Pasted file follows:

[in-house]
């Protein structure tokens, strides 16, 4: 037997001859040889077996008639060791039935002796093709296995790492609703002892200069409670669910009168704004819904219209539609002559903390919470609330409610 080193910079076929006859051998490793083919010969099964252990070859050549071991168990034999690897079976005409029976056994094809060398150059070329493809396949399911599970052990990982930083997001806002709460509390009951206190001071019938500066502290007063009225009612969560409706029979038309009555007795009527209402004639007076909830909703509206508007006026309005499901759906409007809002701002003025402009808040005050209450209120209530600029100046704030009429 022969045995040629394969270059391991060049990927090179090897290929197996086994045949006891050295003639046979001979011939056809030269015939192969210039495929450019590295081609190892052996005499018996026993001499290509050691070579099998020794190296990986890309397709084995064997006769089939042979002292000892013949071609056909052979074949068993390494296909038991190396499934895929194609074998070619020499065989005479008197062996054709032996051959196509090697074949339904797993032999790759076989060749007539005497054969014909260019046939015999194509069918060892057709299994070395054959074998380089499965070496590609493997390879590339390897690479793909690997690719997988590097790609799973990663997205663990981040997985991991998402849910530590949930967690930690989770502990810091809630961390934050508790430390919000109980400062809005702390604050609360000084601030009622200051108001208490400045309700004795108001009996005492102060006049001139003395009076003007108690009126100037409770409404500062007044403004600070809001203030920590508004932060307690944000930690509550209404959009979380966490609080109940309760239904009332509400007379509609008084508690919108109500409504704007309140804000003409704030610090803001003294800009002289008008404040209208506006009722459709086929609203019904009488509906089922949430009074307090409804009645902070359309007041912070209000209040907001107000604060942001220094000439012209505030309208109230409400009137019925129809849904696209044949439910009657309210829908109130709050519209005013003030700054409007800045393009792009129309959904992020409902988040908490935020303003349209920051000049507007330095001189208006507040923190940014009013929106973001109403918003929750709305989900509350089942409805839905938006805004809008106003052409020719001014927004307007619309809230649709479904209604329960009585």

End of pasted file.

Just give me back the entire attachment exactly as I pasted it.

[in-house]
């Protein structure tokens, strides 16, 4: 037997001859040889077996008639060791039935002796093709296995790492609703002892200069409670669910009168704004819904219209539609002559903390919470609330409610 080193910079076929006859051998490793083919010969099964252990070859050549071991168990034999690897079976005409029976056994094809060398150059070329493809396949399911599970052990990982930083997001806002709460509390009951206190001071019938500066502290007063009225009612969560409706029979038309009555007795009527209402004639007076909830909703509206508007006026309005499901759906409007809002701002003025402009808040005050209450209120209530600029100046704030009429 022969045995040629394969270059391991060049990927090179090897290929197996086994045949006891050295003639046979001979011939056809030269015939192969210039495929450019590295081609190892052996005499018996026993001499290509050691070579099998020794190296990986890309397709084995064997006769089939042979002292000892013949071609056909052979074949068993390494296909038991190396499934895929194609074998070619020499065989005479008197062996054709032996051959196509090697074949339904797993032999790759076989060749007539005497054969014909260019046939015999194509069918060892057709299994070395054959074998380089499965070496590609493997390879590339390897690479793909690997690719997988590097790609799973990663997205663990981040997985991991998402849910530590949930967690930690989770502990810091809630961390934050508790430390919000109980400062809005702390604050609360000084601030009622200051108001208490400045309700004795108001009996005492102060006049001139003395009076003007108690009126100037409770409404500062007044403004600070809001203030920590508004932060307690944000930690509550209404959009979380966490609080109940309760239904009332509400007379509609008084508690919108109500409504704007309140804000003409704030610090803001003294800009002289008008404040209208506006009722459709086929609203019904009488509906089922949430009074307090409804009645902070359309007041912070209000209040907001107000604060942001220094000439012209505030309208109230409400009137019925129809849904696209044949439910009657309210829908109130709050519209005013003030700054409007800045393009792009129309959904992020409902988040908490935020303003349209920051000049507007330095001189208006507040923190940014009013929106973001109403918003929750709305989900509350089942409805839905938006805004809008106003052409020719001014927004307007619309809230649709479904209604329960009585």